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Discussing an extract 'Carries War,' by Nina Bowden.

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Source G is an extract from a novel about evacuees. It is from 'Carries War,' a novel for children written by Nina Bowden in 1973. This extract from a novel is classed as a secondary source, as it was not written during the war. In the source, the host who has agreed to look after 2 evacuated children asks them to change into their slippers. Carrie answers that they haven't got any. The woman assumes that they are to poor to have any, but in fact, the reason that they do not have any is because they were unable to fit them in to their cases as only bare essentials were packed. The novel states that there was not a speck of dust anywhere, and so it suggests that the children were not used to such spotless surroundings. The hosts will have seemed more particular to cleanliness to the children and this may have seemed peculiar to them. In the war, evacuees were not used to rural life and there were poor children moving to wealthier homes. There was a clash between city and country values and people outside the cities, in the countryside learnt how bad the conditions were which encouraged them to evacuate children. ...read more.


We do not have the point of view from the family, and the story is only based on a typical child's evacuation journey, and so does not represent all experiences. But it was written over 30 years after the event. Therefore I feel that some of the information could be incorrect unless Nina Bowden was a child in evacuation and has written this as a sort of biography. If this is not the case, she has researched a lot into how the evacuated children were treated as sources E and F both give a good account and show that the book Carrie's War did have several truths in it, is typical of some incidents and is therefore reliable. It is quite accurate about brother and sister being placed together rather than separated in the evacuation. Class and status misunderstanding and stereotyping idea is also conceivable as it was quite typical. In general, most of the foster parents who lived in the countryside did believe that the "city kids" were poor. For example in source E was an interview with the mother of a host family. ...read more.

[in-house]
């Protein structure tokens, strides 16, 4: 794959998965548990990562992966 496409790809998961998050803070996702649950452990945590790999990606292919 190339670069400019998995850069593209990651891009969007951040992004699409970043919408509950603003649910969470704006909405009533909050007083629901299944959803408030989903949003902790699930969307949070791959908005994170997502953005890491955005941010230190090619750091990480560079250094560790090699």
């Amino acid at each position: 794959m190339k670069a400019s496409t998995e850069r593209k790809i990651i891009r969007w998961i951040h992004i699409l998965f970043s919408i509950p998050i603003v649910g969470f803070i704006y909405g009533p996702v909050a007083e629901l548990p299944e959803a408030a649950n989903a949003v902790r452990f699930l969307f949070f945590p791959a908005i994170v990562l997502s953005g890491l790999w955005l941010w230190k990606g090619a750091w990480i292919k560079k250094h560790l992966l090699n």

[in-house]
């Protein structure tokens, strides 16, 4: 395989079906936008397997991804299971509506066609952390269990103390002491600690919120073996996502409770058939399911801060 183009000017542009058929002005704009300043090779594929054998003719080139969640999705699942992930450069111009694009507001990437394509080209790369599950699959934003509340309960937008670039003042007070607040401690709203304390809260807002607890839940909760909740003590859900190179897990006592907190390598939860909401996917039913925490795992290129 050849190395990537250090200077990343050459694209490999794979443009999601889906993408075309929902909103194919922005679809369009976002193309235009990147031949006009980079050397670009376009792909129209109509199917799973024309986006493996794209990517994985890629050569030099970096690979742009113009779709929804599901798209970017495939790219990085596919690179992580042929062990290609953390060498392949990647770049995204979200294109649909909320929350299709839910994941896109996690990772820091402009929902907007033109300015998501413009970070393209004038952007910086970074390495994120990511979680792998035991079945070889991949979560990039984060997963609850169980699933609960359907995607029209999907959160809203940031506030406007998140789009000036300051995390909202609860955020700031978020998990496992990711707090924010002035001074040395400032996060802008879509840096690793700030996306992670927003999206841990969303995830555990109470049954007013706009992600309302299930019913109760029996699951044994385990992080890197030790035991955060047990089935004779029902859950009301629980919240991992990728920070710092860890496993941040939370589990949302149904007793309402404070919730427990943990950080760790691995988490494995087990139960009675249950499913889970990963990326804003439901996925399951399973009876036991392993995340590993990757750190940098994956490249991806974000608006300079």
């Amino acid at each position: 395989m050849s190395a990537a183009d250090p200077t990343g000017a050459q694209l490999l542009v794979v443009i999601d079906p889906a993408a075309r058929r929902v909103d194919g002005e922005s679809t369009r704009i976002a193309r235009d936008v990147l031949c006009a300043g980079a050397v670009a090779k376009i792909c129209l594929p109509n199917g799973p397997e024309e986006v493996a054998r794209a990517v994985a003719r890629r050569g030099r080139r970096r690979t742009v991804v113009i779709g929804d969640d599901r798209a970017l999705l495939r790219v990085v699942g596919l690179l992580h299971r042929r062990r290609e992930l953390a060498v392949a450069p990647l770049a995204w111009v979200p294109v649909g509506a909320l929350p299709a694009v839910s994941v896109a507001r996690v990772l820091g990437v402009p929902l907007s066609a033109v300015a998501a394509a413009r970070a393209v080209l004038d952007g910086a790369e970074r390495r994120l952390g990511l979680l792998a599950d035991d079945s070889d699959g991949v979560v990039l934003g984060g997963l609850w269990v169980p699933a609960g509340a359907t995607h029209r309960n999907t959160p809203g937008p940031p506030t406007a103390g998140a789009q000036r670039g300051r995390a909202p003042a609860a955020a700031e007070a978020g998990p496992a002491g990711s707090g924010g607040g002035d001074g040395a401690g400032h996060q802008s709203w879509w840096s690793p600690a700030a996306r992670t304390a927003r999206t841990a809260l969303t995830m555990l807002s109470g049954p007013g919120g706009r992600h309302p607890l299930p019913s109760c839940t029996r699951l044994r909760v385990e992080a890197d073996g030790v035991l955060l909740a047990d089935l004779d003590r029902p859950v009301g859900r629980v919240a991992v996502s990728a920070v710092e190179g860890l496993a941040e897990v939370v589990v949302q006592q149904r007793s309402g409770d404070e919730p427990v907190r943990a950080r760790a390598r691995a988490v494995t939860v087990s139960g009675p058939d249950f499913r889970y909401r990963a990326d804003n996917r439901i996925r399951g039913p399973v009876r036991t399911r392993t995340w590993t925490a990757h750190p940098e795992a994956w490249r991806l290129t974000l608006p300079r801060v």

So the highlighted part of the novel does seem to be correct and reliable in the fact that host families in the country thought of the city children as poor, unclean and ill-educated. The host families thought of themselves of better than the evacuee's family. The fact that they both had stereotypical ideas about each other. The city families believed that the country folk were arrogant as not everyone living it towns were poor and "raised on a diet of fish and chips eaten from a newspaper." This brought conflict between the two and made some host families reject the chance of having a evacuee and some parents such as the one in source I, didn't want to let his children go away. Although this is a novel and we shouldn't believe that the contents is fact, we can learn from it, such as what the way of life might have been like, as a novel usually paints a picture. However it only becomes useful to us when other evidence can support it, as we must remember that it is still only fiction and because of this we don't know that it is actually true. ...read more.

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